Over in the archive at FantasyNascarPreview.com, there’s a pretty good strategy article for Yahoo! Fantasy players. Titled “Yahoo! Fantasy NASCAR Strategy,” it first explains how the Yahoo! game works, then goes into some tips and strategy. I agree with most of the author’s points, and his section on Group B strategy is really good.
I do have a couple of quibbles, though. First, while I agree that we should look for situations in which we can save a big gun’s starts for his top tracks (e.g., Jimmie Johnson on 1.5 milers), I think we should temper our start-saving aggressiveness early in a season. At this point in the 2010 season, for example, the series has run on only one short-flat track (Martinsville), and it’s not quite clear yet that the big guns and duds from last year on short-flat tracks will also be big guns and duds on those tracks this year. I’d hate to aggressively save 2010 short-flat starts for a 2009 short-flat master only to discover later this year he’s no longer a short-flat master.
Second, I completely disagree with the Momentum section down at the end of the article. You can get my take on momentum in an article I posted previously titled “Debunking the Momentum Myth.”
The Group B Worksheet
FantasyNascarPreview.com also offers a pretty neat 2010 B-List Calculator. The spreadsheet lists the drivers in Group B this year, and it has them grouped into three tiers: the top-tier drivers you anticipate starting the full nine times, the mid-tier drivers you’ll need to get some starts from, and the bottom-tier drivers you can avoid. After each race, you update the Starts Used column, and the spreadsheet automatically calculates the starts-remaining data, helping you adjust how aggressively you save starts for the top-tier drivers.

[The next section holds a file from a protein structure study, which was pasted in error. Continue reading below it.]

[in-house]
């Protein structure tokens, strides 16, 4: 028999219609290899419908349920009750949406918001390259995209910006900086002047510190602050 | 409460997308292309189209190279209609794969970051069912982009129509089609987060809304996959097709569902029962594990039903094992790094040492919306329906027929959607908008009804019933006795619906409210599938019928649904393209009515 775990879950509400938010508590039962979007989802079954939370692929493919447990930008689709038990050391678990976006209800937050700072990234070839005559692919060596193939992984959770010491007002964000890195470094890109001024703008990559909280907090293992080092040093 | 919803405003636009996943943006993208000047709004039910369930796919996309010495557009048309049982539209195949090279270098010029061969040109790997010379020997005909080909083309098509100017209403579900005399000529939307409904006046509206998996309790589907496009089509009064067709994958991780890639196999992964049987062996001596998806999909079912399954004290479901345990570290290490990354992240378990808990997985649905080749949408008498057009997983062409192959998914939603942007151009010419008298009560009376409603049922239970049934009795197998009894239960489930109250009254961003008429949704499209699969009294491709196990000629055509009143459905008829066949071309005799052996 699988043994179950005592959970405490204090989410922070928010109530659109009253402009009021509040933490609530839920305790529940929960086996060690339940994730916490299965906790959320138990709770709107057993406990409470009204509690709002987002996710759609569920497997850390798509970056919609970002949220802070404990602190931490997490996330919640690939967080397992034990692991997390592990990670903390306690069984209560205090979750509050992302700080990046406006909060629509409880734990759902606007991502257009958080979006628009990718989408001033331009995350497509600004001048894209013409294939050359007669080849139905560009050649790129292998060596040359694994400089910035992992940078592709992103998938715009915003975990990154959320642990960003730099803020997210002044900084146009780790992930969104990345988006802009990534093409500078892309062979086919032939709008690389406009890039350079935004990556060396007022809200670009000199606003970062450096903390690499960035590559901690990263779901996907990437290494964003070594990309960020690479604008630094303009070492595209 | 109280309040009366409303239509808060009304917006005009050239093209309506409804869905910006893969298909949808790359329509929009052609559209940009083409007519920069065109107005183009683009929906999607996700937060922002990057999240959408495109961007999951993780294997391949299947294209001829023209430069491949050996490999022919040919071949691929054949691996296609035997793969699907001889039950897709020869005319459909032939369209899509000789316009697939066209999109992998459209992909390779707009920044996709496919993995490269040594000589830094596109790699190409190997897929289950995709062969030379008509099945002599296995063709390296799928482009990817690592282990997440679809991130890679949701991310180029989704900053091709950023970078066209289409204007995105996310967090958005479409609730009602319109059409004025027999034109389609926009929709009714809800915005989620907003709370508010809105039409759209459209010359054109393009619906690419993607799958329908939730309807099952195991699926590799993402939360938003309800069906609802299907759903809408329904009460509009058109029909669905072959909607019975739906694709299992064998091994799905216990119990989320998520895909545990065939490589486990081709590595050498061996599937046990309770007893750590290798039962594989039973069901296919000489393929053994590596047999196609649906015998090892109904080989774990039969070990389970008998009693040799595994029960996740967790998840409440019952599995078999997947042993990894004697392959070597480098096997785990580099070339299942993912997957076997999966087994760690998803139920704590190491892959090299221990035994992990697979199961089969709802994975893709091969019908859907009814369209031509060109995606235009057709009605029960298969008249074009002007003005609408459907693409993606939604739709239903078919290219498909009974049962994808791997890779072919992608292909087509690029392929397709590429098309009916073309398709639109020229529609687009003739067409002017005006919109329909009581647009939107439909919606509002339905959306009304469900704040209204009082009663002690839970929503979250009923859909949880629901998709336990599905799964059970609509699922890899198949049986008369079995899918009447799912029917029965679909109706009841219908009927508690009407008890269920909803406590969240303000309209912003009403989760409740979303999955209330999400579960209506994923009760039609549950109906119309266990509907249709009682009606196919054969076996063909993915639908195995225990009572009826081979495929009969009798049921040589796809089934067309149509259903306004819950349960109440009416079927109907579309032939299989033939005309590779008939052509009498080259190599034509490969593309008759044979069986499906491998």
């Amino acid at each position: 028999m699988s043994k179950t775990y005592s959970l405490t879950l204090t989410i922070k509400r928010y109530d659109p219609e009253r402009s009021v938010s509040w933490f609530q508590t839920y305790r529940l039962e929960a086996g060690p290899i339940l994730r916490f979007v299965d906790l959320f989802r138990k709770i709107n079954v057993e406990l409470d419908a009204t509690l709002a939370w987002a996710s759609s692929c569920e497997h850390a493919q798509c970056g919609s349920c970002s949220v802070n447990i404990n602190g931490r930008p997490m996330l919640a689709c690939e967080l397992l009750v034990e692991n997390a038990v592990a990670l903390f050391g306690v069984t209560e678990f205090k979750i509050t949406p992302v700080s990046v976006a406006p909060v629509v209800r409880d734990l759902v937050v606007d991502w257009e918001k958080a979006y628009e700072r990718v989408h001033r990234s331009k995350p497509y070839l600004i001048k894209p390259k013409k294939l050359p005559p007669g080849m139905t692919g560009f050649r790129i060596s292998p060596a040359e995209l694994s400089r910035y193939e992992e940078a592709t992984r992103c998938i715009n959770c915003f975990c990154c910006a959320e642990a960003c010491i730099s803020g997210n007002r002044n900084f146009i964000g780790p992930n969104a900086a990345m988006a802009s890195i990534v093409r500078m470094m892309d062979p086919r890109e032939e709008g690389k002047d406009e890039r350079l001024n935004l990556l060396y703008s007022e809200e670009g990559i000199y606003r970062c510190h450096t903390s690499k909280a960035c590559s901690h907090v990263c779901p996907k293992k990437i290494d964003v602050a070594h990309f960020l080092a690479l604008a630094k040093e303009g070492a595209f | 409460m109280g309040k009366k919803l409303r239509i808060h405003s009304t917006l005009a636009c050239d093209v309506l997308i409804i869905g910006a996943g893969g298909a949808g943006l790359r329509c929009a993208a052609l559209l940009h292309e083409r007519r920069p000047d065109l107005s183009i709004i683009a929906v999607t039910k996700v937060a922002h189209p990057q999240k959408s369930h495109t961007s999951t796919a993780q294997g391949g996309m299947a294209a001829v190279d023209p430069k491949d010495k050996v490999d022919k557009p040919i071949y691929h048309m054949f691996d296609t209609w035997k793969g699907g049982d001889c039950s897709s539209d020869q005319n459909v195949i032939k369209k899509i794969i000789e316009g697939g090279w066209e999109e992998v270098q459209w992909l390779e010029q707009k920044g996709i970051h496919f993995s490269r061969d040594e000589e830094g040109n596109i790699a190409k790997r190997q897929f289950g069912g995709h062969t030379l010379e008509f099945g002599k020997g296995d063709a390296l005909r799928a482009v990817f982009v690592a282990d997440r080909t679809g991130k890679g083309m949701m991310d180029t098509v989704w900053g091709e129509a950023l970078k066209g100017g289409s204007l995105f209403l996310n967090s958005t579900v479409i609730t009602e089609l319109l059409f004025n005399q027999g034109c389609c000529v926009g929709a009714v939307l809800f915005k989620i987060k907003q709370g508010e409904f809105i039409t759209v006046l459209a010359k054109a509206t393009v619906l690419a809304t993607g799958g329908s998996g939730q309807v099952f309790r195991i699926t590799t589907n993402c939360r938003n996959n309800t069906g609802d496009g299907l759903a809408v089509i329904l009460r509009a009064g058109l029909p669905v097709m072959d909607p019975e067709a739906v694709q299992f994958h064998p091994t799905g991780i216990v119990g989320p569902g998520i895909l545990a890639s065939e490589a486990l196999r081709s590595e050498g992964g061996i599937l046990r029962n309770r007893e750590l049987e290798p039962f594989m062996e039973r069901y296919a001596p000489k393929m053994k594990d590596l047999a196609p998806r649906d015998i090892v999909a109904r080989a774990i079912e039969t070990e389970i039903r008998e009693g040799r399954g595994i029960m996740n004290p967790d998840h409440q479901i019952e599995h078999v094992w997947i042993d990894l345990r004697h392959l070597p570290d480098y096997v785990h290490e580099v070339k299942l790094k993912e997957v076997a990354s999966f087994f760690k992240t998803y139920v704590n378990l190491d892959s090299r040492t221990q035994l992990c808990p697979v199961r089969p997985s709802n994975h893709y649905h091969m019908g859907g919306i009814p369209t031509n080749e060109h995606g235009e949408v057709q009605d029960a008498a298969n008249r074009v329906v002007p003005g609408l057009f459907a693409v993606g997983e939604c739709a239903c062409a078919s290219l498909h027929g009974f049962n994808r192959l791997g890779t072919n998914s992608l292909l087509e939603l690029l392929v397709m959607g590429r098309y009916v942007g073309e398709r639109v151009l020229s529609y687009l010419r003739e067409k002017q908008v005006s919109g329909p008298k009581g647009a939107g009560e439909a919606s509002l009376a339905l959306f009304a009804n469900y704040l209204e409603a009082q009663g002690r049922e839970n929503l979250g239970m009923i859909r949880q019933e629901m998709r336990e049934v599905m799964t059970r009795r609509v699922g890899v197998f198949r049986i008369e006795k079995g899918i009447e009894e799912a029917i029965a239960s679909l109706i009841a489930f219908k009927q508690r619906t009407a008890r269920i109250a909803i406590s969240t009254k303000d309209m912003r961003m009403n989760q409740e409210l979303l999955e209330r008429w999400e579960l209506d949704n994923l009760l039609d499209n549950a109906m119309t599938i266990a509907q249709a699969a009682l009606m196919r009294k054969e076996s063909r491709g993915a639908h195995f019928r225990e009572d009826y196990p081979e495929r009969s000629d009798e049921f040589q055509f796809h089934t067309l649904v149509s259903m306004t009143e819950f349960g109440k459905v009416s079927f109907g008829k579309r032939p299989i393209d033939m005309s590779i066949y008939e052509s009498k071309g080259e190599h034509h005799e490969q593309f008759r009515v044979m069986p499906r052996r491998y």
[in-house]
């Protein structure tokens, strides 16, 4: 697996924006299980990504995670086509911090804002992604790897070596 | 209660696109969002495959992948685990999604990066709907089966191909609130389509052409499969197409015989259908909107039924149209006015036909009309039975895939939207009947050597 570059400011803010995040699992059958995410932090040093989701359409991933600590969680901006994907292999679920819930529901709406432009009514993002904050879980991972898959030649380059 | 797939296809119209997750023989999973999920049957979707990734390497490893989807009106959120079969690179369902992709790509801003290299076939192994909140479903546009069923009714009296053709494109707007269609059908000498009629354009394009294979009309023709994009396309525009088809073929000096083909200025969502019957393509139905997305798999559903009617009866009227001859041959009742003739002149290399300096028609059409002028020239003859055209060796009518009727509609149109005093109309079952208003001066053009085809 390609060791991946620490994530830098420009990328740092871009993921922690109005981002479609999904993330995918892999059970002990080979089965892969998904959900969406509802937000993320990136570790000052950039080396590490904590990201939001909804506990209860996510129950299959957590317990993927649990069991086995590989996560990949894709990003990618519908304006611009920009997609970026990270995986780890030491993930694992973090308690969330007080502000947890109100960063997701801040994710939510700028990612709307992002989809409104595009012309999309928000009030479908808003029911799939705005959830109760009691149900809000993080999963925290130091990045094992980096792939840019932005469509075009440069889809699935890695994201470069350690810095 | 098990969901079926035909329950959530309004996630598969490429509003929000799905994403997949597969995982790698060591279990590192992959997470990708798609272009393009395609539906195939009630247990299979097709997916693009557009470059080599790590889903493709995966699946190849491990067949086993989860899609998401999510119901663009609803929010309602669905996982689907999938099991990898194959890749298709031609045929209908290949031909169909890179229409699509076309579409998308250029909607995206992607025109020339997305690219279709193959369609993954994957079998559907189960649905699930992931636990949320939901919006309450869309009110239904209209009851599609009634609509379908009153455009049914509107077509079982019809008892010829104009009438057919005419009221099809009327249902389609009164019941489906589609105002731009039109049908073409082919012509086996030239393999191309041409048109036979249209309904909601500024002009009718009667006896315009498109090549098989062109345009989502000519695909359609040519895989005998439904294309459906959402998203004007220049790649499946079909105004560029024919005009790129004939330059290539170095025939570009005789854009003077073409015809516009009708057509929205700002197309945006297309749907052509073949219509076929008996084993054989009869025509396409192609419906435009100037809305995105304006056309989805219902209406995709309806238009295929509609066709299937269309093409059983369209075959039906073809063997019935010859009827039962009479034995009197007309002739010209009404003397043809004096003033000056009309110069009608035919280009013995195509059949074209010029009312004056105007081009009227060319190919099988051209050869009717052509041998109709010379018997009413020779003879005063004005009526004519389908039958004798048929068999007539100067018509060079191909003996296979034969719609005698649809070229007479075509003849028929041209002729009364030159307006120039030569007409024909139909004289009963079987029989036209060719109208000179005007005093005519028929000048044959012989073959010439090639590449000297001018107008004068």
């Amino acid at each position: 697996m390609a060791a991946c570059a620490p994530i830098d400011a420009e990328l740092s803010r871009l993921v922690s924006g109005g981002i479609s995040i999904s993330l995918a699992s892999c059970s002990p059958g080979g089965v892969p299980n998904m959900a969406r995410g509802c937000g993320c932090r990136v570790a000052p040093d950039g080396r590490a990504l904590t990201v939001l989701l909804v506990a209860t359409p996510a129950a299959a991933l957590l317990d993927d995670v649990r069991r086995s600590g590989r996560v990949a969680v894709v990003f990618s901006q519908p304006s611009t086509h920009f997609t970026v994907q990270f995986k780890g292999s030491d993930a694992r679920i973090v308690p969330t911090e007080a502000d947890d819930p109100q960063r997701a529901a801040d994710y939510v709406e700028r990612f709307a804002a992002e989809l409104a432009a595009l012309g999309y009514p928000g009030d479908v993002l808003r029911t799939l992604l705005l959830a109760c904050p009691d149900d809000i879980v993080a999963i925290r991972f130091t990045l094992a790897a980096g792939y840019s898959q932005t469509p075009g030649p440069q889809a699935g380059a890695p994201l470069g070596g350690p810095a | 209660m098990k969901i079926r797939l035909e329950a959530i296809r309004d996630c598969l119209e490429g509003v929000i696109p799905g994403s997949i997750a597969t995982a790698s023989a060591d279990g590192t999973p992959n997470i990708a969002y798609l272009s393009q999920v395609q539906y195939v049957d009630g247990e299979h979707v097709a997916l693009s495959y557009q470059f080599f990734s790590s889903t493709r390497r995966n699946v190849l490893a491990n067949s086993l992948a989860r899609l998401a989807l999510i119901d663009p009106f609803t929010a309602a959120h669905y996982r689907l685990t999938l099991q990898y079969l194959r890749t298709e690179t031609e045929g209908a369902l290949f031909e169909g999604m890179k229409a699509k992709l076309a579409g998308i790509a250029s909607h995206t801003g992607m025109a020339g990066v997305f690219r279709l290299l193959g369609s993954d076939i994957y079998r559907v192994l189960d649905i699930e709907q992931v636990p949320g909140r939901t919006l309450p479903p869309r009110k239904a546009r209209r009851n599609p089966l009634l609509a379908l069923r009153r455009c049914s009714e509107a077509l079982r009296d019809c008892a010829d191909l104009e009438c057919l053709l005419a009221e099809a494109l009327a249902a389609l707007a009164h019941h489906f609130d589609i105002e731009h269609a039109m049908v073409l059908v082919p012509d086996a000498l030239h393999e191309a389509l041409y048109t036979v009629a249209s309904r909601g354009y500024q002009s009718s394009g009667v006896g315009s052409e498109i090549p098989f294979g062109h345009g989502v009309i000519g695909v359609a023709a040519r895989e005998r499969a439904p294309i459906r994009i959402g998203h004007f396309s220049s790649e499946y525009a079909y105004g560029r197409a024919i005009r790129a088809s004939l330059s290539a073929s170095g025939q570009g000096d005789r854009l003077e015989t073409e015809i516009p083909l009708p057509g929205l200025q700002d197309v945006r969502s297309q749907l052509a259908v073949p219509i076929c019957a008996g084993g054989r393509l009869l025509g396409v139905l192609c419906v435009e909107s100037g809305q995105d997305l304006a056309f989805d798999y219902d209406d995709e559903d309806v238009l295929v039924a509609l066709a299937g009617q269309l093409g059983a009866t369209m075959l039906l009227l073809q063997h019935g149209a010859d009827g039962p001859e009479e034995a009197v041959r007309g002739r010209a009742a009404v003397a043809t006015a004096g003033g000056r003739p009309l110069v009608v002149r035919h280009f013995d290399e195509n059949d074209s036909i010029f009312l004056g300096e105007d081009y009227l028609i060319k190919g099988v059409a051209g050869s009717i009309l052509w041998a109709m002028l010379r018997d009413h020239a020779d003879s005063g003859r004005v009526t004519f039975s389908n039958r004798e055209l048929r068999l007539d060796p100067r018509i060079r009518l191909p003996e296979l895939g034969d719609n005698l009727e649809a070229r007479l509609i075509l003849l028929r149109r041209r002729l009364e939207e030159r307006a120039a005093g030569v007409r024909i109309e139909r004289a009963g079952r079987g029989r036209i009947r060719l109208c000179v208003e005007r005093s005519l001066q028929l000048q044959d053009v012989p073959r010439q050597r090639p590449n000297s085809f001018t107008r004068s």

I think it’s pretty helpful, but take care when using it:
1) Before you use it, make sure you agree with the groupings and adjust them as you see fit;
2) Don’t use it to aggressively save starts early in the year when you’re not quite sure drivers will perform as they did last year; and
3) As the year goes on, adjust the groupings as necessary. For example, while I agree Dale Jr. was probably a mid-tier driver at the beginning of the year, he’s looking more and more like a top-tier driver as the season progresses—keep your eye on him and adjust the worksheet as necessary.